Vol. 2, Issue 38, November 16, 2004
The Art of Improvisation
There was the question of whose Leg it was, to begin with. There was the question of how fast to Repair a broken Window in a blustery November. But mostly, there was the question of what to use in order to serve the Glenlivet in, for the dratted thing had positively smashed the only clean set of Tumblers to bits.
The leg, of course, was no longer attached to the Individual in question, or the first question would have been Moot. It was a wooden one of the Knob-footed variety so very Popular with English sailors 'round the turn of the Century, looking quite a Bit the worse for wear. But what to serve the Drinks in, by thunder? My esteemed Guest would be arriving any Minute.
The Pencil-cup contains a bit of Detritus at the bottom; the broken leads give a distinctly unhealthy Cast to the normally smooth golden tones of this fine Scotch. The Flower-Vase, similarly, is rather too full of Plant-matter to succeed as a Drinking Vessel; and I am rather Fond of the arrangement. So! - my search continues apace.
I suppose one might Normally be concerned when a wooden leg sails through your Window and lands upon your Desk unannounced. But by Thunder, I have obligations as a Host which take precedence over Personal concerns. I seriously consider divesting one of the Pickle Jars of its model Ship, but cannot Countenance the wanton destruction of my little bottled Fleet; not even for an honored Guest.
Impatiently I move the leg to the Umbrella-stand, where it rests with its intricate Carvings and the ivory-handled Knife protruding from its length: but I have no Time for such trivial details. Hmm. Come to think of it, perhaps an Umbrella, opened carefully, might make an appropriate Cup? No, judicious Experimentation convinces me that this is Patently Unwise. The clock, perhaps? The mantel-clock, certainly not; but the Art-Deco one on my Desk might serve. Alas, I have but the One though, and it would be Impolite to let my guest drink Alone.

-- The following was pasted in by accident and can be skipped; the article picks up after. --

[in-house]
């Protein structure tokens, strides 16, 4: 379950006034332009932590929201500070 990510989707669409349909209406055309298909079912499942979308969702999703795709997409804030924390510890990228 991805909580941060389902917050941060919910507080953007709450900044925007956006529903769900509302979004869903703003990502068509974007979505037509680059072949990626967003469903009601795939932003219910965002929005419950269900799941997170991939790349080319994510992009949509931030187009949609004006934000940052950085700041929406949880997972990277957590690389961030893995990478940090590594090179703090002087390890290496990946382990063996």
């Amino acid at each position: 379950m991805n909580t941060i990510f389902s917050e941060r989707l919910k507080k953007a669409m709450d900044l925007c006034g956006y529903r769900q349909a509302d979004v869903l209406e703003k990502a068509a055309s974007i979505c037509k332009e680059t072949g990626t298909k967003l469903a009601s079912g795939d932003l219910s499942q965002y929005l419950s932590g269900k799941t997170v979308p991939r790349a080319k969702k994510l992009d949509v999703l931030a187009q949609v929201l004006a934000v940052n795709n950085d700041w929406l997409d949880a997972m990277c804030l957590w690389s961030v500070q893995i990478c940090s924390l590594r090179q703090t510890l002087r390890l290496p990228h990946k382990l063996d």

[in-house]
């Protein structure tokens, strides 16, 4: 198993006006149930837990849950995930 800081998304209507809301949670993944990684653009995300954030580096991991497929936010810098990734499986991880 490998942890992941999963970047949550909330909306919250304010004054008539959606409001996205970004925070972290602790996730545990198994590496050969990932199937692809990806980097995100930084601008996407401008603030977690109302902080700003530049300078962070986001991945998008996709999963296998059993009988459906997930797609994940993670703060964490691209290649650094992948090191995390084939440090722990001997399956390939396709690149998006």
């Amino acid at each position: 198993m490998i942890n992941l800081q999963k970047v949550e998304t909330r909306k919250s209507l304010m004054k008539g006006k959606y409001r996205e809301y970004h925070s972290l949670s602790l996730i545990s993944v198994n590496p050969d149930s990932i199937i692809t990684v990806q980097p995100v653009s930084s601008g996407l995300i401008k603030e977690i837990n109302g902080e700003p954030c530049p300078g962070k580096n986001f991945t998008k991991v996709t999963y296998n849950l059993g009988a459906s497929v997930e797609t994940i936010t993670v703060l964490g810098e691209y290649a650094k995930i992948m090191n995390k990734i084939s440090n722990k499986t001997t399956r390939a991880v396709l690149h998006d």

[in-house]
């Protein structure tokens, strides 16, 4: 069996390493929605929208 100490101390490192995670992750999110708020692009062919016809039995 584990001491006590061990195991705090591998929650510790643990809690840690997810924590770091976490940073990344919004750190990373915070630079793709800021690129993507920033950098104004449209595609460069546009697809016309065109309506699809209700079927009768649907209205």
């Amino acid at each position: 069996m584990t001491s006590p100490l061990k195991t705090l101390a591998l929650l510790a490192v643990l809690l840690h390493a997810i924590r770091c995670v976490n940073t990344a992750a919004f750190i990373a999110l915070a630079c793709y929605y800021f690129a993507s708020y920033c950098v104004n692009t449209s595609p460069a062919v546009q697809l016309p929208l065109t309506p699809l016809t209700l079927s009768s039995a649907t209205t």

As I search, I essay to tidy Up the place a bit. Broken tumblers in the Bin, window-glass under the Rug. A stray bit of Note-paper, formerly transfixed to the wooden Leg by the aforementioned Knife, with some Writing or other all over it. I stuff it in the Umbrella-stand and continue my Search for suitable Cups. Some of my extra Pipes? - Even if they did Not smell quite of Tobacco, they are far too Small for a respectable Dram.
At last, the Solution, like the Purloined Letter, stands before me, plain as Day. When my guest arrives, we shall each partake Directly from our Own bottles of the Glenlivet, with all due Apologies for the "rough and tumble" nature of the Accommodations. My guest is a Singular conversationalist; it promises to be an Interesting morning.
Say, what the deuce is that in my Umbrella-stand?